On September 11, 2001, four commercial airliners were hijacked in a planned attack against the United States. Two airliners were flown into the World Trade Center Twin Towers and a third aircraft into the Pentagon. A fourth aircraft, United Airlines Flight 93, crashed into an open field in the Laurel Highlands near the small town of Shanksville, after the passengers and crew stormed the cockpit and derailed the plane from its intended target, Washington, D.C.
Established by President George W. Bush in September 2002, Flight 93 National Memorial is a serene place of remembrance and honor at the crash site of Flight 93. The memorial is now complete, with its final piece in place, The Tower of Voices.
The Tower of Voices is the first monument that visitors see after entering the memorial off of Route 30. The impressive structure stands at 93-feet tall and, when completed, will contain 40 chimes to represent the eternal voices of the 40 passengers and crew members of Flight 93. White pines surround the tower in a concentric pattern, creating an illusion that the trees are soundwaves radiating from the Tower.
The tower’s C-shape and design allows the sound to be amplified from its open side. This also gives visitors the unique opportunity to stand in the middle of the Tower, look up and observe the chimes hanging above. The wind-activated chimes will vary in sizes from five to 10 feet and each has a unique pitch that contributes to the collective tune.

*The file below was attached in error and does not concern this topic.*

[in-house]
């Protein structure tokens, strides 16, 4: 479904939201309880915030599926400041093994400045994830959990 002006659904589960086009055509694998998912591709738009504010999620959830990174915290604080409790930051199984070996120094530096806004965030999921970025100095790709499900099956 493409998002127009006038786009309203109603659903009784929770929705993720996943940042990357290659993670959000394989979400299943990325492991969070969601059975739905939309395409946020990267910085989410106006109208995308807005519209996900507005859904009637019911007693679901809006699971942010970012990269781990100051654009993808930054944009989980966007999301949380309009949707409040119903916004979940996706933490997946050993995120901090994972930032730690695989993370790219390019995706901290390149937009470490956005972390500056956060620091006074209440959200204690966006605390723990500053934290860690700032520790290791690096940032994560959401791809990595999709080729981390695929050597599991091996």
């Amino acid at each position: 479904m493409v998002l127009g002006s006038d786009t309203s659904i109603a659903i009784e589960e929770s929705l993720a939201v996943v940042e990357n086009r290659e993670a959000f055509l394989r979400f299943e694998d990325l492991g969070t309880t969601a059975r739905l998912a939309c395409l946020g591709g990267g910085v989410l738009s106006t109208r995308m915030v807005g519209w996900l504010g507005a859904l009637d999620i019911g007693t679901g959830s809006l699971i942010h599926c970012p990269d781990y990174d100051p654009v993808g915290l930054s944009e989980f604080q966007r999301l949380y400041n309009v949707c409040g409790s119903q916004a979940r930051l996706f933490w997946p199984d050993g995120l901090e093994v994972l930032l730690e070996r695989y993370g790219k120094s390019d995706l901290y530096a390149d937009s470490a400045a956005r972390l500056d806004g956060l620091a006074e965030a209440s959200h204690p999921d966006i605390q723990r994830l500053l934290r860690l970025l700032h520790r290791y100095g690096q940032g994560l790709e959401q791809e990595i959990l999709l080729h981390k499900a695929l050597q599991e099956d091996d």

There is much more to see after witnessing the Tower of Voices. The next stop at Flight 93 National Memorial is the Visitor Center, where visitors can explore a chronological display of the day’s events with artifacts from the crash and learn about the flight and its passengers. While a tour of the Flight 93 National Memorial is typically self-guided, park rangers and memorial ambassadors can be found throughout the site to interpret the story of that fateful day.
The Memorial Plaza and The Wall of Names can be accessed a few different ways. Visitors can take a short hike on the Western Overlook Trail, take a scenic walk down The Allée or take a short drive down Ring Road. The white marble Wall of Names, engraved with each passenger’s name, is positioned along the flight path, overlooking the crash site. It is common to see mementos placed along the wall in honor of the 40 men and women who lost their lives on United Airlines Flight 93. Not far from the tree line rests a 17-ton sandstone boulder, marking the approximate location of impact.
Whether your visit serves as a pilgrimage, a patriotic rite of passage or a historical and educational experience, one thing is for certain, Flight 93 National Memorial is incredibly thought-provoking and emotionally powerful.